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This is the Jensen's inequality I saw in my textbook:

$$E{ f(X) } \geq f( E(X) ),$$

where $f$ is a convex function.

Is this also applicable for two random variables--independent or otherwise--like this:

$$E{ f(X,Y) } \geq f( E(X,Y) )?$$

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  • $\begingroup$ Yes this is the same than saying X = (X,Y) and applying it $\endgroup$
    – statquant
    Commented May 15, 2013 at 10:16
  • $\begingroup$ @statquant And I should be summing over the joint probability distribution? $\endgroup$ Commented May 15, 2013 at 10:21
  • $\begingroup$ What do you mean summing ? $\endgroup$
    – statquant
    Commented May 15, 2013 at 10:27
  • $\begingroup$ I mean, the integration. $E(x,y) = \int\int{g(x,y)p(x,y)dxdy}$ where $g(x,y)$ is an arbitrary function of $X,Y$. $\endgroup$ Commented May 15, 2013 at 13:47
  • $\begingroup$ @statquant, that right? And why is this expected value dependent on an arbitrary function while for single variables, it's not? $\endgroup$ Commented May 15, 2013 at 13:48

1 Answer 1

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Yes Jensen inequality holds for multiple variable.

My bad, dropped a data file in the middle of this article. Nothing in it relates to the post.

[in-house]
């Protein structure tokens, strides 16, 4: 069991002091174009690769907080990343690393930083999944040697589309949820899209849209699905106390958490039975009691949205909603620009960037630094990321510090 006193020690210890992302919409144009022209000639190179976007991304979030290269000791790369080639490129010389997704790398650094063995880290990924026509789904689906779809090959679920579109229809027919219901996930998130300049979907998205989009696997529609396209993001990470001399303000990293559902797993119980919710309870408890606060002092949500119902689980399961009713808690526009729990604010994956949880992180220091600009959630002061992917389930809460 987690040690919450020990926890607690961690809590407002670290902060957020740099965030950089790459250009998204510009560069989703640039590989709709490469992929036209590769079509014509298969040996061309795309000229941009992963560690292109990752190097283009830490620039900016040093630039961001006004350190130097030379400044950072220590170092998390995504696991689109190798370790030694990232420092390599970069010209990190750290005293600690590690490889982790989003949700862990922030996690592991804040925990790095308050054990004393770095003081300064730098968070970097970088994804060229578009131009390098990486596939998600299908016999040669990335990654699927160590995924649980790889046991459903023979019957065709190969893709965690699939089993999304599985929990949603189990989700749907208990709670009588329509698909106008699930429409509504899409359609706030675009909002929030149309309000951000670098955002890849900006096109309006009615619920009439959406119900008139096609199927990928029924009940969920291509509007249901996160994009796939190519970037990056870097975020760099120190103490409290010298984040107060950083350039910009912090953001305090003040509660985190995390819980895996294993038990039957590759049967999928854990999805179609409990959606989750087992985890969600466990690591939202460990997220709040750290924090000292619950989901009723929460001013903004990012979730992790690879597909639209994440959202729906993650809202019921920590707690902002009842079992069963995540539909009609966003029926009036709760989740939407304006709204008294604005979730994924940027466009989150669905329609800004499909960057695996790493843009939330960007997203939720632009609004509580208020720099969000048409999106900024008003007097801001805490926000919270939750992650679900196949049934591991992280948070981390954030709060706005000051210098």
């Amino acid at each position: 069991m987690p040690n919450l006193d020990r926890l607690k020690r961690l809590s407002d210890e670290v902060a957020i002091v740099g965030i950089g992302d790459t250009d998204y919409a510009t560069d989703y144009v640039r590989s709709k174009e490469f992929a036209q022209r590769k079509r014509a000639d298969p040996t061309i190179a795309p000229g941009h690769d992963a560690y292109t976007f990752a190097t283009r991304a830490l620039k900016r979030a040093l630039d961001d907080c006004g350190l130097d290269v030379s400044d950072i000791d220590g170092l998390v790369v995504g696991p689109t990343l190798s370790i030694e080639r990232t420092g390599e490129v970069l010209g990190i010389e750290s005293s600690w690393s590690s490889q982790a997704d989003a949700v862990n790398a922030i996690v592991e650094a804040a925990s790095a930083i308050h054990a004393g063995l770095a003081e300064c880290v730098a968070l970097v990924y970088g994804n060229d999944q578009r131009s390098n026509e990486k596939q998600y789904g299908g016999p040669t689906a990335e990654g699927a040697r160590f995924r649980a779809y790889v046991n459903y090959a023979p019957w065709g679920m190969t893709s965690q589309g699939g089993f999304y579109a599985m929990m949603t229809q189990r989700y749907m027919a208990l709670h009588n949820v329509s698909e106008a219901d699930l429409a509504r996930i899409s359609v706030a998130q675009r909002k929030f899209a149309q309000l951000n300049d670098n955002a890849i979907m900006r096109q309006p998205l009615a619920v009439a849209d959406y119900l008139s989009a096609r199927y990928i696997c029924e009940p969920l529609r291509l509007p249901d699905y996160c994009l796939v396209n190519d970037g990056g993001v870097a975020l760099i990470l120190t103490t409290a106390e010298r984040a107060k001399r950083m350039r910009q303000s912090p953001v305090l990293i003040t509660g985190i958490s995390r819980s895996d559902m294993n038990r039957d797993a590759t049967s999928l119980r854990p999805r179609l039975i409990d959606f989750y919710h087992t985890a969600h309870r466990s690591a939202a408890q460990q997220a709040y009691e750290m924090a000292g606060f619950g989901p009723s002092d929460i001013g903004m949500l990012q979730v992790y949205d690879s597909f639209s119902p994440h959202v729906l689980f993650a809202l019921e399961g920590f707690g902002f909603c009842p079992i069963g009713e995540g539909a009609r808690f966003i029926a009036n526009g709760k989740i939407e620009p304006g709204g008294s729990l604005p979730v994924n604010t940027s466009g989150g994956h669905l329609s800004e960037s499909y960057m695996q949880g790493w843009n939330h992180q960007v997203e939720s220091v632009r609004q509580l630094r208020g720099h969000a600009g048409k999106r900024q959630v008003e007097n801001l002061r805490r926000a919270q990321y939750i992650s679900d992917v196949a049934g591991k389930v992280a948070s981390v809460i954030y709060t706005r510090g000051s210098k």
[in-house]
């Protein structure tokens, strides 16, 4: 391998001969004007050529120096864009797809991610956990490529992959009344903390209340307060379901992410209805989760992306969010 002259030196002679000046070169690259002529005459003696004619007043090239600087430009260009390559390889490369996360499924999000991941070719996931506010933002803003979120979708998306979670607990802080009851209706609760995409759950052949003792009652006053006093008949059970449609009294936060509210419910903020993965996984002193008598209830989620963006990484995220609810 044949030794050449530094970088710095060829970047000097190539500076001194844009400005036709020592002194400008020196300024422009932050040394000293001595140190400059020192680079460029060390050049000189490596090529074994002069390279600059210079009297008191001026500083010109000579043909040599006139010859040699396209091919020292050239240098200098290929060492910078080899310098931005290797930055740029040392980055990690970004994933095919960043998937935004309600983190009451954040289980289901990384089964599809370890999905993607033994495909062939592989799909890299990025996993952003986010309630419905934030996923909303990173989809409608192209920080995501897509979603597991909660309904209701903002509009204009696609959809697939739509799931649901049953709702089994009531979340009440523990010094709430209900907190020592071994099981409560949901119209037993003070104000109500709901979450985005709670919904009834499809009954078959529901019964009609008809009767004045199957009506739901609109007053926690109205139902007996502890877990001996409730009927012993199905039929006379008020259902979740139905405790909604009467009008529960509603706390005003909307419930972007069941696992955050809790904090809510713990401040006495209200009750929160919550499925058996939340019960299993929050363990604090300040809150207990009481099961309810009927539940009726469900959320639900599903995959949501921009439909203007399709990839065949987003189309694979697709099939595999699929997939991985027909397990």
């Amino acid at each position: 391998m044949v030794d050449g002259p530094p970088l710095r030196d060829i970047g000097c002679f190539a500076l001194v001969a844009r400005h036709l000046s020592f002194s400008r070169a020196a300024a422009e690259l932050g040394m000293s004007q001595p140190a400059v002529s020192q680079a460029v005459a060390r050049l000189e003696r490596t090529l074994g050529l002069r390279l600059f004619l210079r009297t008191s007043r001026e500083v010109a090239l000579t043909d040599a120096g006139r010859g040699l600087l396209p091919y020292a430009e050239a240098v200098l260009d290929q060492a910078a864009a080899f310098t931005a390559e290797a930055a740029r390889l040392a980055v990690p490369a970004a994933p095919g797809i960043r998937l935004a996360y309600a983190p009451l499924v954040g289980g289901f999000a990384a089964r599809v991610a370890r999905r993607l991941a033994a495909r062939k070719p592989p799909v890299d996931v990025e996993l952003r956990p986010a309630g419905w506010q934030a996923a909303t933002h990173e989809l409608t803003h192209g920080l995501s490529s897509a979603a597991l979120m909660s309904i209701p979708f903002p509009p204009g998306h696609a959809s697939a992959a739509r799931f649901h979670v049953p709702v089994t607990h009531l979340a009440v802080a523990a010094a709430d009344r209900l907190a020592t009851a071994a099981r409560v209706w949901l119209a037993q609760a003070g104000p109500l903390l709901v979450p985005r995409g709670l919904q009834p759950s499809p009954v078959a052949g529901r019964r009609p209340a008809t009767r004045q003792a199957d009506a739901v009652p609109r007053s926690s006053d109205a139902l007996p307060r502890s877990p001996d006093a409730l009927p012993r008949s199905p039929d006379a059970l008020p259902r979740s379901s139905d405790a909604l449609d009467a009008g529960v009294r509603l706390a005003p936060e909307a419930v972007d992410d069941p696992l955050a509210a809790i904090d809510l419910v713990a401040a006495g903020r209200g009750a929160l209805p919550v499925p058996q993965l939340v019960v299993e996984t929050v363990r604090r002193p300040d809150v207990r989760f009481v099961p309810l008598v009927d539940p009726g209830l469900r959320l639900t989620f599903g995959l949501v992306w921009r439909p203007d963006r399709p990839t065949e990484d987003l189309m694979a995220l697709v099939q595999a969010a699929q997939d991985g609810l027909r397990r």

We can find a general formulation in the mesure theoretic article in Wikipedia.

"Let (Ω, A, μ) be a measure space, such that μ(Ω) = 1. If g is a real-valued function that is μ-integrable, and if g is a convex function on the real line. $$\varphi\left(\int_\Omega g\, d\mu\right) \le \int_\Omega \varphi \circ g\, d\mu$$"

This generalizable for convex function on vectorial spaces. (To be more precise, the real case is the restriction to one dimension). See article general inequality in probabilistic setting.

More intuitively: pose Z = (X,Y), Z is a random variable, apply Jensen inequality to Z.

To compute it: (from wikipedia again...)

If one considers the joint probability density function of ''X'' and ''Y'', say ''j(x,y)'', then the expectation of ''XY'' is

$$\operatorname{E}[(X,Y)] = \int\int xy \, j(x,y)\,dx\,dy$$

For g:

$$\operatorname{E}[g(X,Y)] = \int\int g(x,y) \, j(x,y)\,dx\,dy$$

Note that with didn't not discussed this issue before, but you have to make sure that X is integrable, g measurable.

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    $\begingroup$ @Were_cat how does the jensen inequality apply for more variables? $E[f(X,Y)]=f(E[X,Y])$ does not make sense, as $f$ is a function of two arguments in the first case, and a function of one argument in the second. $\endgroup$
    – spurra
    Commented Dec 24, 2016 at 9:36
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    $\begingroup$ @suppra see whuber's comment posted below the question: E[X,Y] is a vector itself (a two-element vector), so it makes sense to apply f() to E[X,Y]. $\endgroup$ Commented May 30, 2021 at 2:06

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